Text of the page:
My thoughts are, that when I actually calculate how many hours I spend in administrative meetings etc., and work that into the salary, I really am getting bilked myself. And hell, if I'm going to have to sit in meetings and listen to marketing plans (thinly described as retention management), I might as well get a 9-5 job that PAYS a lot more.

But the sad part is, I love the teaching part and I'd really, really miss my students. There's no real way out of my cage; is there?


An interested reader sends in this terrific advice as a follow-up to today's posting:
  • always bring grading to any meeting with more than 10 people
  • never be on a committee with fewer than 10 people

Tuesday, September 5, 2006

One Big Crazy Freaking List of Suggestions Designed to Make the Classroom Better...Really...We're Not Joking. This is Stuff People Send Us.

Recently we've been getting lots of lists, lists of things students should do in order to be more successful, lists of things faculty member should stick up their asses because we're notoriously (or famously?) tight-assed - at least in the view of the modern and hip students who apparently aren't.

We've decided to put together a compilation list of advice for students, drawing from several submissions. If you'd like to play a game, try to guess which of these are real, which are phony and fun, and which were composed by people who need to start doubling up on the meds. You'd be discouraged at how many are real suggestions from students and faculty. We won't even bother telling you.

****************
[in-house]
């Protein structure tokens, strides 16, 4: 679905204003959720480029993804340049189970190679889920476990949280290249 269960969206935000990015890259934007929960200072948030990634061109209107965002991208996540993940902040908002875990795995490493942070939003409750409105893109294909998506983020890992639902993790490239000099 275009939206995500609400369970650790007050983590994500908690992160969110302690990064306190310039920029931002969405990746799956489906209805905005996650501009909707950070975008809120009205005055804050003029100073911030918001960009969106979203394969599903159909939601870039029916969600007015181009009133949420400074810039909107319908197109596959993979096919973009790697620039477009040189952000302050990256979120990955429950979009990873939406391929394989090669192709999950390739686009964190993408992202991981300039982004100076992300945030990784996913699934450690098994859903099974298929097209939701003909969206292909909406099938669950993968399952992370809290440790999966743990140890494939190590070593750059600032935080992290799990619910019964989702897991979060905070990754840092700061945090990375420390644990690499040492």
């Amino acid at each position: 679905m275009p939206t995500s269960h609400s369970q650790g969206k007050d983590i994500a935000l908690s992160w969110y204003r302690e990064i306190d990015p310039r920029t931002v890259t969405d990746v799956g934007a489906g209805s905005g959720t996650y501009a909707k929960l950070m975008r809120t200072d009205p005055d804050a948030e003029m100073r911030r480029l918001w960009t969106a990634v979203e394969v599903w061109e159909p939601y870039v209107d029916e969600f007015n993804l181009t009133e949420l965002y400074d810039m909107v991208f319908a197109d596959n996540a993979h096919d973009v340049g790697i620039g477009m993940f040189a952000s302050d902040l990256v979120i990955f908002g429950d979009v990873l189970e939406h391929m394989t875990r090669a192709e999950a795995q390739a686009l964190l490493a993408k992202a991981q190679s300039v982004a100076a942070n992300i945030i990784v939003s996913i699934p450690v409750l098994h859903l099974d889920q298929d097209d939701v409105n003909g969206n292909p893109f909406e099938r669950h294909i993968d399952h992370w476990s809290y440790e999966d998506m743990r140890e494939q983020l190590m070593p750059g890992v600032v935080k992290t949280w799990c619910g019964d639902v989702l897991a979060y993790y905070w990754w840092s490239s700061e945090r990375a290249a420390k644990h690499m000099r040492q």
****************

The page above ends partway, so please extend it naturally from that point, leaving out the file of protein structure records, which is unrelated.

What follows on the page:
1. Go to every class. Being present is often more important than being a good student. You'll pick up a lot just from being there. It's important never to miss class. Missing class is okay, as long as you do the work that is assigned. Call the professor before you miss class. Call the professor after you miss class.
  2. Do all the assigned readings before class. If you read in class, you won't be able to highlight the things the lecturer says. Read aloud all of your assignments to a roommate or friend. Do the assigned readings in a quiet space. Do all reading in your normal study environment. Try to stay after class and read before going to the cafeteria or your afternoon job.
  3. Do the homework as close to the time of class as possible, so that the material will be fresh in your head. Do the homework the night before. Do the homework with a classmate. Do any homework after showing a rough draft to the instructor. Type all homework. Keep your homework in a binder.